A good server must be liked both by his patrons and colleagues in the restaurant. Restaurant owners must hire servers who are ready to take feedback. They must know how to maintain composure in the presence of customers, solve the issue and utilize that feedback for betterment.
3) Know The Menu
Few restaurants provide a robust training program to young ang eager front of house staff so that they make a good impression on the older customers who have been patrons for several years. After the initial training that focuses on mechanical steps of service, they must be taught to use the POS system. Later, the training must focus on projecting their cuisine knowledge and exuding warmth and confidence with guests. Customers expect a server to be a talented, know-it-all person. Although one cannot know everything about everything, it is still important for the server to stay updated and knowledgeable about what's happening in the restaurant.
Server Training Tips For Restaurant Owners
1) Train Servers To Engage With Customers In A Meaningful Manner
Good service is not only about attending to customers. It also includes keeping water glasses full, clearing empty plates and resetting the table before the arrival of the next guest. Good servers understand the customer’s needs and create a personal bond. Servers should know how to describe two or three popular items on the menu in detail and recommend items based on the customer’s preferences. Suggestive selling encourages customers to order more, thus increasing the profit line.
2. Servers Should Speak Intelligently About Every Dish
Servers should always be familiar with actual dishes. This increases the possibilities of making more sales. When servers personally try multiple dishes on the menu, they will know the right kind of drinks that need to be paired with the entrees. Do not advise servers to sell the items bringing the highest margin alone. Make them sell items that would encourage customers to revisit.
3. Train Not Just The Servers But The Entire Team
Servers alone cannot be given the task of selling. Every staff member (even if they do not directly interact with customers) should be made to feel equally responsible for creating a memorable dining experience. Staff should be trained to say, “Enjoy your dinner!”, “Enjoy your meal!” and so on.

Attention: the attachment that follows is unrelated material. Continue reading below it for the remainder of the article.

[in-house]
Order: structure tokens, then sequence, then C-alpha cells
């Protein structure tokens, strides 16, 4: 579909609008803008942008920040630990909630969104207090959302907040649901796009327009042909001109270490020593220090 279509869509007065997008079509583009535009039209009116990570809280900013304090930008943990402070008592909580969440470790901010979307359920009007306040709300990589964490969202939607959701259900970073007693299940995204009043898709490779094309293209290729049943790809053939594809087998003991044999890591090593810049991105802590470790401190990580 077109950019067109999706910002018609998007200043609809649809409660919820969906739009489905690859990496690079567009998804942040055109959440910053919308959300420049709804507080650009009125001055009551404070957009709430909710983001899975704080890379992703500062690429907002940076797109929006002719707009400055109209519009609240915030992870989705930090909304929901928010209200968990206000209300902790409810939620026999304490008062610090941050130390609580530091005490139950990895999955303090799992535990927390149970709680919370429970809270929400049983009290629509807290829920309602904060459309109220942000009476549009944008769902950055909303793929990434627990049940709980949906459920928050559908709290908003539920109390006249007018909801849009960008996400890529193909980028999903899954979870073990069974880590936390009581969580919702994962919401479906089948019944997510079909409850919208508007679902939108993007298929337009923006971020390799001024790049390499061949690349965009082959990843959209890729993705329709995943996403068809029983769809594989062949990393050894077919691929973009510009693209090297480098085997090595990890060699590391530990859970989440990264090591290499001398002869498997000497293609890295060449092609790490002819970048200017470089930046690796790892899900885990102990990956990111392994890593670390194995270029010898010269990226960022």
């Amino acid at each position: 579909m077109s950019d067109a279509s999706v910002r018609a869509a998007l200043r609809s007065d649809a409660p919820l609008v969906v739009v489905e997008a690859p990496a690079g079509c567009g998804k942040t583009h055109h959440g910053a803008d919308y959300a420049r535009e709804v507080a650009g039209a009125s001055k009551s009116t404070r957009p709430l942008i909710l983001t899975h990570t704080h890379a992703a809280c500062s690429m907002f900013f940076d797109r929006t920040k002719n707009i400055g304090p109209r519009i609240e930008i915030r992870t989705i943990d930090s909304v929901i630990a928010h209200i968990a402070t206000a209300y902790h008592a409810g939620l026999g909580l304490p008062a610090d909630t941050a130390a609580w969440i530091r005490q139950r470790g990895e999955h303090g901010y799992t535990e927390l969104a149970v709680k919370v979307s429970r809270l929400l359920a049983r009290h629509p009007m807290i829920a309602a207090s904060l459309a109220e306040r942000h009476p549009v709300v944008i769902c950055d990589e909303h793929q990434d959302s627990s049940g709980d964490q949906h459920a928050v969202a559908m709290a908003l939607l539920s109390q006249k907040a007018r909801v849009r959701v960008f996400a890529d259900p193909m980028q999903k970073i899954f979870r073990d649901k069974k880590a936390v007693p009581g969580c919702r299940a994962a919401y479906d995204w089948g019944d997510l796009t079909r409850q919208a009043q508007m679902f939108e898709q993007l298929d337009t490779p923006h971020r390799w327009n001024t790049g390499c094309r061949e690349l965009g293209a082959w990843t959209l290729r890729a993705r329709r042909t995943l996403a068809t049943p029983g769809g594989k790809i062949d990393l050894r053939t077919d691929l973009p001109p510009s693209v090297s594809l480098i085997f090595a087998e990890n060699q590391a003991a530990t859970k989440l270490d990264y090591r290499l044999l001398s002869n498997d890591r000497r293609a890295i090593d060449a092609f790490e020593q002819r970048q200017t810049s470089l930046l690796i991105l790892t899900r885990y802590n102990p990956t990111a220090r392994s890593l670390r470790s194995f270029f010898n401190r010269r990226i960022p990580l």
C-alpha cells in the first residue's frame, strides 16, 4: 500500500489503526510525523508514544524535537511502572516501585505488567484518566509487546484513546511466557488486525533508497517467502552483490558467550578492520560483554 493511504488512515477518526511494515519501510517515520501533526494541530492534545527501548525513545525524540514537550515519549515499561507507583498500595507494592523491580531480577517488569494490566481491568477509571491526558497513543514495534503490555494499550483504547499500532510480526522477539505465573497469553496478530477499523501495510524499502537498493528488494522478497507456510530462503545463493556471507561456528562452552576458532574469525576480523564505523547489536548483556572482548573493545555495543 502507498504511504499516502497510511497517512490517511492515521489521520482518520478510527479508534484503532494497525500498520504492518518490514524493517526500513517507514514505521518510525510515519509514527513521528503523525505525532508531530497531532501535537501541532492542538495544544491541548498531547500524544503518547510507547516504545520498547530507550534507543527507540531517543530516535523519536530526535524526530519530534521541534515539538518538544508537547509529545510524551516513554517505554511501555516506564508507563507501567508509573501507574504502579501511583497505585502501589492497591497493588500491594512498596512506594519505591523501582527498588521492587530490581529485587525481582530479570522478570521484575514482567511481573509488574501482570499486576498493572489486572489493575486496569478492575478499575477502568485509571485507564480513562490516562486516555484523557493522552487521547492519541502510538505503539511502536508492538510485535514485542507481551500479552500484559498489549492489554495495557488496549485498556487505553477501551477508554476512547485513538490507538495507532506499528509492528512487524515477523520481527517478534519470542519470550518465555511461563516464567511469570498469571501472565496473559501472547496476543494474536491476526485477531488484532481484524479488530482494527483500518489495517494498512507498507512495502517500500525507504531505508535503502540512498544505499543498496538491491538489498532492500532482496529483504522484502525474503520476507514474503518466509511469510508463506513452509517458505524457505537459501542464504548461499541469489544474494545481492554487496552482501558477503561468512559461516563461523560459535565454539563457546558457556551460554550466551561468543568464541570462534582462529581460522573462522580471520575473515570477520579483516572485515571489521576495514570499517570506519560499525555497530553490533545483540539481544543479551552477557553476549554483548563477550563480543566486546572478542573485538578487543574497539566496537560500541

4. Empower Servers To Build Loyalty And Increase Revenue
Servers may not be the traditional salespeople. But, when trained appropriately, they can increase revenue, build loyalty for the brand and strengthen it. Servers represent the restaurant much more than others. Customers always have choices regarding their spot for dining. A terrible service can ruin the advantage of your great location, good food and ambiance. Good or great customer service is five times more likely to get a 5-star rating from customers than the other factors in play.
When non-serving staff create opportunities for selling by pointing out specific food and drinks, the server can follow it up with more suggestions, thus increasing the check and tip size.
5. Measure Server Success
The restaurant might have its own favorite servers. But measurement is important to know which server is actually keeping customers happy and generating lots of sales. Also identify how they are doing it. You will need data for this. Make use of tools to find the great servers of your restaurant and throw light on the sections of the menu they are able to sell well. Use data to find out if the top performers are turning tables faster or slower than the team average, what are the pairings mostly suggested by servers to drive up the average ticket, are they serving the VIP and regular customers consistently and so on.
6. Hear Them Out
Always take time to listen to the servers. Having knowledge of how to train servers alone is not sufficient. Their observations are extremely valuable for the development of the restaurant. They are the people who know exactly the entrees that customers order the most and the items that seldom get ordered. Compiling these observations into actionable insights is cumbersome without a restaurant POS and management system. Use this mechanism to track server performance, menu profitability, sales reporting and other metrics.